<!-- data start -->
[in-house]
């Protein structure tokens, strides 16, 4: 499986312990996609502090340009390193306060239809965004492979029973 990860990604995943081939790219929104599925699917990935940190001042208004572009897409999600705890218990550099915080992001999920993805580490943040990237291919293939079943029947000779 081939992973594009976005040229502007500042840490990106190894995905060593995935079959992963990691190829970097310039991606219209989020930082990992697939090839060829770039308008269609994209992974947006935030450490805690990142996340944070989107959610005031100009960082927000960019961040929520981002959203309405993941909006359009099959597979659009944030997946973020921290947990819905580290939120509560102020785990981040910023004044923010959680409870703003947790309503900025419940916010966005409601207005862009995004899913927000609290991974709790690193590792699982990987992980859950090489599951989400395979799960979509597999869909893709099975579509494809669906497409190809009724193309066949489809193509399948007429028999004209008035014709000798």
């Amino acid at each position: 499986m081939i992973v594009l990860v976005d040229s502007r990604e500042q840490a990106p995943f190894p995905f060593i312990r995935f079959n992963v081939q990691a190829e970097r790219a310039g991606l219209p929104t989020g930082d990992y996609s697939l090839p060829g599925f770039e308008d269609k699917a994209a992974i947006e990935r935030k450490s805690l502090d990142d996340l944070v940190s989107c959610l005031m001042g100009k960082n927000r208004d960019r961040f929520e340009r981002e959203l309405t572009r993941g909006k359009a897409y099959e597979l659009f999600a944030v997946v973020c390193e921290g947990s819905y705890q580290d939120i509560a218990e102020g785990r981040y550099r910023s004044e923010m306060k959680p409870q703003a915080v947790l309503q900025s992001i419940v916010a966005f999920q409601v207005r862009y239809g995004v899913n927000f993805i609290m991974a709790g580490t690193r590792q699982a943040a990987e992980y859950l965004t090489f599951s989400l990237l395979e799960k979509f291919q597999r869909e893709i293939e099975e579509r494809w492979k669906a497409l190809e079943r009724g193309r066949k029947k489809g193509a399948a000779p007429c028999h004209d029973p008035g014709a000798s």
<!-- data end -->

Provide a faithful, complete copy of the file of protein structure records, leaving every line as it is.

[in-house]
């Protein structure tokens, strides 16, 4: 499986312990996609502090340009390193306060239809965004492979029973 990860990604995943081939790219929104599925699917990935940190001042208004572009897409999600705890218990550099915080992001999920993805580490943040990237291919293939079943029947000779 081939992973594009976005040229502007500042840490990106190894995905060593995935079959992963990691190829970097310039991606219209989020930082990992697939090839060829770039308008269609994209992974947006935030450490805690990142996340944070989107959610005031100009960082927000960019961040929520981002959203309405993941909006359009099959597979659009944030997946973020921290947990819905580290939120509560102020785990981040910023004044923010959680409870703003947790309503900025419940916010966005409601207005862009995004899913927000609290991974709790690193590792699982990987992980859950090489599951989400395979799960979509597999869909893709099975579509494809669906497409190809009724193309066949489809193509399948007429028999004209008035014709000798």
């Amino acid at each position: 499986m081939i992973v594009l990860v976005d040229s502007r990604e500042q840490a990106p995943f190894p995905f060593i312990r995935f079959n992963v081939q990691a190829e970097r790219a310039g991606l219209p929104t989020g930082d990992y996609s697939l090839p060829g599925f770039e308008d269609k699917a994209a992974i947006e990935r935030k450490s805690l502090d990142d996340l944070v940190s989107c959610l005031m001042g100009k960082n927000r208004d960019r961040f929520e340009r981002e959203l309405t572009r993941g909006k359009a897409y099959e597979l659009f999600a944030v997946v973020c390193e921290g947990s819905y705890q580290d939120i509560a218990e102020g785990r981040y550099r910023s004044e923010m306060k959680p409870q703003a915080v947790l309503q900025s992001i419940v916010a966005f999920q409601v207005r862009y239809g995004v899913n927000f993805i609290m991974a709790g580490t690193r590792q699982a943040a990987e992980y859950l965004t090489f599951s989400l990237l395979e799960k979509f291919q597999r869909e893709i293939e099975e579509r494809w492979k669906a497409l190809e079943r009724g193309r066949k029947k489809g193509a399948a000779p007429c028999h004209d029973p008035g014709a000798s």